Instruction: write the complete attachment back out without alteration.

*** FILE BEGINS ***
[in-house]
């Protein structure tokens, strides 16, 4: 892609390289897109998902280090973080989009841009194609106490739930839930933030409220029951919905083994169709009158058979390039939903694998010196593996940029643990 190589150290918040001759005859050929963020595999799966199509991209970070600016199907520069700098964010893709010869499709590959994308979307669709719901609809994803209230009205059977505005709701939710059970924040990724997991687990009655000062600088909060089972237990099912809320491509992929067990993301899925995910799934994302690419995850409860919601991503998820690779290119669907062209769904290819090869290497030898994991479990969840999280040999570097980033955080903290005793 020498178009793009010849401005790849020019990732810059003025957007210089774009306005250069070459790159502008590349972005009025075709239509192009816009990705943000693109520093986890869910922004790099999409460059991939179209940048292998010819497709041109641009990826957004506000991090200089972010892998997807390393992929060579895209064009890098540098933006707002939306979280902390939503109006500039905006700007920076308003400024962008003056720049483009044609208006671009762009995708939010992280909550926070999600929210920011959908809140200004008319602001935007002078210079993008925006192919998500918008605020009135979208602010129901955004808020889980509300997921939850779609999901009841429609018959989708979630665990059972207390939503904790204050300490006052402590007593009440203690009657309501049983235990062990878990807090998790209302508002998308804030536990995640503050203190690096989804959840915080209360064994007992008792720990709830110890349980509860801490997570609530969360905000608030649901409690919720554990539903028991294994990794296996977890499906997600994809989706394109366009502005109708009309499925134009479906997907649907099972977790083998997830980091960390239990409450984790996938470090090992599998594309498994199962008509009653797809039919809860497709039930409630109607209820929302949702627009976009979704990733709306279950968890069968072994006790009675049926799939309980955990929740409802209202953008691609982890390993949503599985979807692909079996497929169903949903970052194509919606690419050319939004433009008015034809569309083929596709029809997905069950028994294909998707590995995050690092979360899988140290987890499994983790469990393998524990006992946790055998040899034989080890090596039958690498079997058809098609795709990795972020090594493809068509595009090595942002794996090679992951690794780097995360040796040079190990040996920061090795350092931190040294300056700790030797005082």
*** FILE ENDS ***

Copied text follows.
[in-house]
């Protein structure tokens, strides 16, 4: 892609390289897109998902280090973080989009841009194609106490739930839930933030409220029951919905083994169709009158058979390039939903694998010196593996940029643990 190589150290918040001759005859050929963020595999799966199509991209970070600016199907520069700098964010893709010869499709590959994308979307669709719901609809994803209230009205059977505005709701939710059970924040990724997991687990009655000062600088909060089972237990099912809320491509992929067990993301899925995910799934994302690419995850409860919601991503998820690779290119669907062209769904290819090869290497030898994991479990969840999280040999570097980033955080903290005793 020498178009793009010849401005790849020019990732810059003025957007210089774009306005250069070459790159502008590349972005009025075709239509192009816009990705943000693109520093986890869910922004790099999409460059991939179209940048292998010819497709041109641009990826957004506000991090200089972010892998997807390393992929060579895209064009890098540098933006707002939306979280902390939503109006500039905006700007920076308003400024962008003056720049483009044609208006671009762009995708939010992280909550926070999600929210920011959908809140200004008319602001935007002078210079993008925006192919998500918008605020009135979208602010129901955004808020889980509300997921939850779609999901009841429609018959989708979630665990059972207390939503904790204050300490006052402590007593009440203690009657309501049983235990062990878990807090998790209302508002998308804030536990995640503050203190690096989804959840915080209360064994007992008792720990709830110890349980509860801490997570609530969360905000608030649901409690919720554990539903028991294994990794296996977890499906997600994809989706394109366009502005109708009309499925134009479906997907649907099972977790083998997830980091960390239990409450984790996938470090090992599998594309498994199962008509009653797809039919809860497709039930409630109607209820929302949702627009976009979704990733709306279950968890069968072994006790009675049926799939309980955990929740409802209202953008691609982890390993949503599985979807692909079996497929169903949903970052194509919606690419050319939004433009008015034809569309083929596709029809997905069950028994294909998707590995995050690092979360899988140290987890499994983790469990393998524990006992946790055998040899034989080890090596039958690498079997058809098609795709990795972020090594493809068509595009090595942002794996090679992951690794780097995360040796040079190990040996920061090795350092931190040294300056700790030797005082």